"All the white men I know are going to Africa. They want to tell the stories of African women. They are so serious. They lectured me for my lack of morality."
But the killer for me is when everything seems to be too difficult and Sheila tries running away to a different city to escape. Sheila’s world is a rather insular one: it revolves around a small group of people, all of whom spend most of their time looking inwardly in both their work and emotionally. A few days into her new life in New York, Sheila soon she realises that a new city will not finish her play for her, stop her boyfriend’s sometimes deranged behaviour, or help her reunite with her best friend. This incredible idea of the city as a masculine figure imposing on the naive young woman was breathtaking to me, along with the realisation that in trying to move away from her issues to solve them, Sheila herself “was just another man who wanted to teach me something.” As someone who adores travelling but who has also used moving to new or old places as a way of escaping, this hit me over the head like some sort of self-help book from the sky.
Finally, I wanted to talk about this wonderful passage from right at the beginning of the novel. A lot of what happens to Sheila in the novel is a result of her marriage breakdown. In describing this period of transition, Heti describes wonderfully the frustration we often feel that life is not going as quickly as we want it to. Those odd periods of your life where you’re just counting the days, waiting for a change to come.
That month, I experienced a tense idleness waiting for my new life to begin. It was a month of impatience, of stillness, like being set in amber. A certain smell followed me everywhere, like the smell of rotten candy. My insides were queasy. My skin was always sweating. …
Every morning I woke up beside my husband and looked around to see if the feeling was still there; it always was. And I would get up for the day, exhausted by it already, sticky with the same tense idleness I had felt back then.
Though I can’t quite yet talk about it, I’m going through a period like this myself right now. I have a tough month ahead of me and although there’s much to look forward to within it, I’m also counting the days until it’s over. It seems a silly way to live: surely life is too short to wish bits of it to be over. But we’ve all been there. It happens. So hearing someone not only talk about it be articulate it so well was a relief in itself. But then Heti follows up by also describing the relief that comes when that period is over, the idleness shaken off and the new stage begins and I just wanted to hug the book:
I slept on and off all day, exhausted, like someone who has been washed ashore on an island, safe and still and dry. The whipping about in the waves that had propelled me into my husband’s arms, through our marriage, then suddenly away from him, had died down; the sea was calm and rolled back. I stood up on the sand and looked about me. I was alone, and I was free.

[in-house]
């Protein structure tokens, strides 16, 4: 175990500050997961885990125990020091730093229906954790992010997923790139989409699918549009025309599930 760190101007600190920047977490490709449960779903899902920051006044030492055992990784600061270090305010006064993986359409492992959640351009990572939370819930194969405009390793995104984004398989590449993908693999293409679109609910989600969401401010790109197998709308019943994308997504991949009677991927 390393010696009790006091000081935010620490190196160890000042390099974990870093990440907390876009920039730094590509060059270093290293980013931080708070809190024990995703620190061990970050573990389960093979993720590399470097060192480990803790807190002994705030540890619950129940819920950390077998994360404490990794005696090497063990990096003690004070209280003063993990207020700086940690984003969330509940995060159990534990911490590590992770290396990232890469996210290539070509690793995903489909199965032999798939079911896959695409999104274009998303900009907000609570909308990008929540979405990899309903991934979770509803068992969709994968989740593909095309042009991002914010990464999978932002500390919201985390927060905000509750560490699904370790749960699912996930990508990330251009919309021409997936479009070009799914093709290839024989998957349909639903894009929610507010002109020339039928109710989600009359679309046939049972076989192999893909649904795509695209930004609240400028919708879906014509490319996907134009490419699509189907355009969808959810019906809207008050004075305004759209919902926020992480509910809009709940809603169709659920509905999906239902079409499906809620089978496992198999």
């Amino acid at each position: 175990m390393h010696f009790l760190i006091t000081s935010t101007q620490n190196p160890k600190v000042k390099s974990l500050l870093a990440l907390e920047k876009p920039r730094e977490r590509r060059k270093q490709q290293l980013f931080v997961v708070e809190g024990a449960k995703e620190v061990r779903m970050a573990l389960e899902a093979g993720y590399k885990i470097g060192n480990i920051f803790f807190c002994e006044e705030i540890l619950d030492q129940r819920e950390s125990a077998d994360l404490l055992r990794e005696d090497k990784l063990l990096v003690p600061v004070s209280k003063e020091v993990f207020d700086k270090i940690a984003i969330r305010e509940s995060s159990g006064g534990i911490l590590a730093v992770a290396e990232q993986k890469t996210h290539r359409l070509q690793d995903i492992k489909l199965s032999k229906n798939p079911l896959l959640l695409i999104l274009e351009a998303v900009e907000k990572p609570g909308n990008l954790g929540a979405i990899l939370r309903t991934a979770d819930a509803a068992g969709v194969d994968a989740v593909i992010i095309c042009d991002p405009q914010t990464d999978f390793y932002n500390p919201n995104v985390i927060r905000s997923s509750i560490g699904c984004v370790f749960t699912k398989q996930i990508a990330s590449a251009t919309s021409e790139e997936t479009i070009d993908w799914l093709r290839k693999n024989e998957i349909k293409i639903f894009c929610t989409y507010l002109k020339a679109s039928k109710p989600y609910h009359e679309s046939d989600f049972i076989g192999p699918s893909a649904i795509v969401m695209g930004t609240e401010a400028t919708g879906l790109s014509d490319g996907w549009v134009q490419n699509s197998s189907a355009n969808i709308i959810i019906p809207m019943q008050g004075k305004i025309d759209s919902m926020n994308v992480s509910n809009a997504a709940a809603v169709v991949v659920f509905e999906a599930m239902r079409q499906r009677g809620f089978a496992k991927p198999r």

I’m not saying that How Should A Person Be? is a perfect book. There were parts that grabbed me and parts that left me indifferent. I certainly found it interesting and appreciated how Heti was able to experiment with form without detracting from the flow of the novel. I certainly feel like Heti has written an important book for my generation, but I’m not sure that others will necessarily connect with it so vividly. Somehow it lacked something that I can’t quite put my finger on, but that’s ok. Because this is another book that has kept me thinking. About the characters and the ideas they explore, but also about Heti as a writer and her decisions and motivations, much the same as I still think about HHhH. It’s not the perfect novel as a reader, but it’s certainly an interesting one as a writer, something I’ll happily keep exploring.
Sometimes - like when you manage to fit this many emotions into what’s meant to be a simple book review - you just need to treat yourself. I may be waiting, pausing, counting the days, but hell, I can eat rice pudding for breakfast. Here’s a recipe from one of my absolute favourite food blogs, What Should I Eat For Breakfast Today? Only fuelling my obsession with starting the day by eating well, Marta’s blog has beautiful recipes alongside gorgeous photos of her travels. This milk rice was quick and easy to make (although take her advice and keep stirring! I lost a serving’s worth to the bottom of the pan) and using yoghurt to thicken it rather than cornstarch as many other recipes dictate was clever and creamy, a great combo. I topped this with another great idea - dried apricot jam. About a year ago now I discovered something new about myself: making jam is my new jam. I love it. It’s simple, healing cooking. But what do you do when stone fruit season is over? Take the advice of my friend Yasmeen from Wandering Spice and soak dried apricots overnight and use them to make this spicy jam. I only used half a cup of sugar, rather than the quantity listed here, because I like my jam tart, not sweet. It makes a much more stodgy consistency, but it holds together well and still preserves nicely. I’d love to play around and see if it could work with dried cherries or figs too - but I’ll keep that up my sleeve for the next time I need a treat.